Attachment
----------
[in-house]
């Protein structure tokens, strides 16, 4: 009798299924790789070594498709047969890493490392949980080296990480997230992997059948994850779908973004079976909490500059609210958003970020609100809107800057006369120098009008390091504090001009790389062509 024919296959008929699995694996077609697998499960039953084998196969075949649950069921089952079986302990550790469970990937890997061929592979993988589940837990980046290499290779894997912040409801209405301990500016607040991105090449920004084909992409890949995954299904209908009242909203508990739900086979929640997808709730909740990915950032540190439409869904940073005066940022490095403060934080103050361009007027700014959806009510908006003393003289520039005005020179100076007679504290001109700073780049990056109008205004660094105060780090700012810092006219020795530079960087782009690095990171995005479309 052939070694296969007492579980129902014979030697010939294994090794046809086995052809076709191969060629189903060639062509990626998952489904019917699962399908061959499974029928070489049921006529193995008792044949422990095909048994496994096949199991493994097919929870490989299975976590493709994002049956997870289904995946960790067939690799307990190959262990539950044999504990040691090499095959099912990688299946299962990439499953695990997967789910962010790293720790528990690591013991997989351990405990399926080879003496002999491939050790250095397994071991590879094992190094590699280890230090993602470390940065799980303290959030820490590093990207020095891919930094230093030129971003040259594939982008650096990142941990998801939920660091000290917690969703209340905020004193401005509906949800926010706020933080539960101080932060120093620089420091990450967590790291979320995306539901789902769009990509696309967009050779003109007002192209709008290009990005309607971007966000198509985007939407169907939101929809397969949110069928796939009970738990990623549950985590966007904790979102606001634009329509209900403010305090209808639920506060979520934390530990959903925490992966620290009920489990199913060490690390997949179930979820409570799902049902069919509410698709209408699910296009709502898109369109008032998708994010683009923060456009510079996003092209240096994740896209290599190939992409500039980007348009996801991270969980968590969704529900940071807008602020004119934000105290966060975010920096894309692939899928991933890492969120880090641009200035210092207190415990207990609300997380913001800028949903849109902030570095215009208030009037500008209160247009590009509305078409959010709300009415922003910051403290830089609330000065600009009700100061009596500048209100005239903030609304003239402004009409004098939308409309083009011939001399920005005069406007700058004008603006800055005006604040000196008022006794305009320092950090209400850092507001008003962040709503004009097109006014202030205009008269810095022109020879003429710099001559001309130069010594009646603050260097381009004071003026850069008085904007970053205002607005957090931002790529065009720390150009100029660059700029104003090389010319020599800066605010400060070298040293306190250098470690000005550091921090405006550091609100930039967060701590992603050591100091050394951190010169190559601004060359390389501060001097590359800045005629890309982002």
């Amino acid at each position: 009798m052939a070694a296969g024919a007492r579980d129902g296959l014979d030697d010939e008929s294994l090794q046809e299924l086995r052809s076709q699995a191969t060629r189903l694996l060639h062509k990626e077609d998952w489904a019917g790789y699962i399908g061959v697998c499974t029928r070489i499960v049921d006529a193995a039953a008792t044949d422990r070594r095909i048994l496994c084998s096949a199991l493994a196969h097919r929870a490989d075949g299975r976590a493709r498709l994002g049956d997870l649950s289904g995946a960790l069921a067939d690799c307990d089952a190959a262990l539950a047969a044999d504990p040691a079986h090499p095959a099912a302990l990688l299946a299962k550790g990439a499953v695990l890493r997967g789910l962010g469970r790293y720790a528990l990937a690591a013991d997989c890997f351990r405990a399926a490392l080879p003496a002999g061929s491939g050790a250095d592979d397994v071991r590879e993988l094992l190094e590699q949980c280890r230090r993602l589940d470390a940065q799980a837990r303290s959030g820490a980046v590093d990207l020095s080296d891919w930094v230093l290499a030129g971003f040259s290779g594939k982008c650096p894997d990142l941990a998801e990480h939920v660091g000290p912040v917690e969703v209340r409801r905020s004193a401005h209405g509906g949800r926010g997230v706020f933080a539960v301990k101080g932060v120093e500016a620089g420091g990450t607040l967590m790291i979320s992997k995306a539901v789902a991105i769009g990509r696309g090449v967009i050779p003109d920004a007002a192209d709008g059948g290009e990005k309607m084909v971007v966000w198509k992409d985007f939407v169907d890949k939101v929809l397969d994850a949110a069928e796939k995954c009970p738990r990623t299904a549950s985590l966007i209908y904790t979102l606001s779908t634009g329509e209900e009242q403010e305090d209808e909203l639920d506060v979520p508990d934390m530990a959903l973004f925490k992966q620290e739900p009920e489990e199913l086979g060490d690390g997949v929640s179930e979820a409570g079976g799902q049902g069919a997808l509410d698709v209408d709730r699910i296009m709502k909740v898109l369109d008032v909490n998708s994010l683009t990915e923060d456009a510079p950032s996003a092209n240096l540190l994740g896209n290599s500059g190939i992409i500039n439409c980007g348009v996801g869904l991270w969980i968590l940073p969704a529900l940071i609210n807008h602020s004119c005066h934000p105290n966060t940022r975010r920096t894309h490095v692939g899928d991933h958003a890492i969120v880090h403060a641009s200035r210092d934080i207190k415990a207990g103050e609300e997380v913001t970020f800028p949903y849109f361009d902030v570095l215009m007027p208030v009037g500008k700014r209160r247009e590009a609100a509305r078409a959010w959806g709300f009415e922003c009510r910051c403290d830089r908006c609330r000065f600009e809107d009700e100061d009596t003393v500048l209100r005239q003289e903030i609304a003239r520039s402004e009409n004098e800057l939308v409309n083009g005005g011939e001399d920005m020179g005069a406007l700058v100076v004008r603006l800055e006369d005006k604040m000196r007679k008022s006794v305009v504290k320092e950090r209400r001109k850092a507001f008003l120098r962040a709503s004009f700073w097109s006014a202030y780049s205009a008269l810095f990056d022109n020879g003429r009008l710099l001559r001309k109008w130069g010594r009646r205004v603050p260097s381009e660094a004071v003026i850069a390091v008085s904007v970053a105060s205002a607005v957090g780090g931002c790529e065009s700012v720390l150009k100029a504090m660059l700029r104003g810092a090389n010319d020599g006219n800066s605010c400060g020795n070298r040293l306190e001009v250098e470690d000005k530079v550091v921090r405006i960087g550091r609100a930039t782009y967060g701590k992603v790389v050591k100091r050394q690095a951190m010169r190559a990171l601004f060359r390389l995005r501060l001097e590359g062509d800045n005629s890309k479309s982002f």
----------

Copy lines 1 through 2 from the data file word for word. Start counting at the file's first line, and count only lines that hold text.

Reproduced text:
[in-house]
């Protein structure tokens, strides 16, 4: 009798299924790789070594498709047969890493490392949980080296990480997230992997059948994850779908973004079976909490500059609210958003970020609100809107800057006369120098009008390091504090001009790389062509 024919296959008929699995694996077609697998499960039953084998196969075949649950069921089952079986302990550790469970990937890997061929592979993988589940837990980046290499290779894997912040409801209405301990500016607040991105090449920004084909992409890949995954299904209908009242909203508990739900086979929640997808709730909740990915950032540190439409869904940073005066940022490095403060934080103050361009007027700014959806009510908006003393003289520039005005020179100076007679504290001109700073780049990056109008205004660094105060780090700012810092006219020795530079960087782009690095990171995005479309 052939070694296969007492579980129902014979030697010939294994090794046809086995052809076709191969060629189903060639062509990626998952489904019917699962399908061959499974029928070489049921006529193995008792044949422990095909048994496994096949199991493994097919929870490989299975976590493709994002049956997870289904995946960790067939690799307990190959262990539950044999504990040691090499095959099912990688299946299962990439499953695990997967789910962010790293720790528990690591013991997989351990405990399926080879003496002999491939050790250095397994071991590879094992190094590699280890230090993602470390940065799980303290959030820490590093990207020095891919930094230093030129971003040259594939982008650096990142941990998801939920660091000290917690969703209340905020004193401005509906949800926010706020933080539960101080932060120093620089420091990450967590790291979320995306539901789902769009990509696309967009050779003109007002192209709008290009990005309607971007966000198509985007939407169907939101929809397969949110069928796939009970738990990623549950985590966007904790979102606001634009329509209900403010305090209808639920506060979520934390530990959903925490992966620290009920489990199913060490690390997949179930979820409570799902049902069919509410698709209408699910296009709502898109369109008032998708994010683009923060456009510079996003092209240096994740896209290599190939992409500039980007348009996801991270969980968590969704529900940071807008602020004119934000105290966060975010920096894309692939899928991933890492969120880090641009200035210092207190415990207990609300997380913001800028949903849109902030570095215009208030009037500008209160247009590009509305078409959010709300009415922003910051403290830089609330000065600009009700100061009596500048209100005239903030609304003239402004009409004098939308409309083009011939001399920005005069406007700058004008603006800055005006604040000196008022006794305009320092950090209400850092507001008003962040709503004009097109006014202030205009008269810095022109020879003429710099001559001309130069010594009646603050260097381009004071003026850069008085904007970053205002607005957090931002790529065009720390150009100029660059700029104003090389010319020599800066605010400060070298040293306190250098470690000005550091921090405006550091609100930039967060701590992603050591100091050394951190010169190559601004060359390389501060001097590359800045005629890309982002």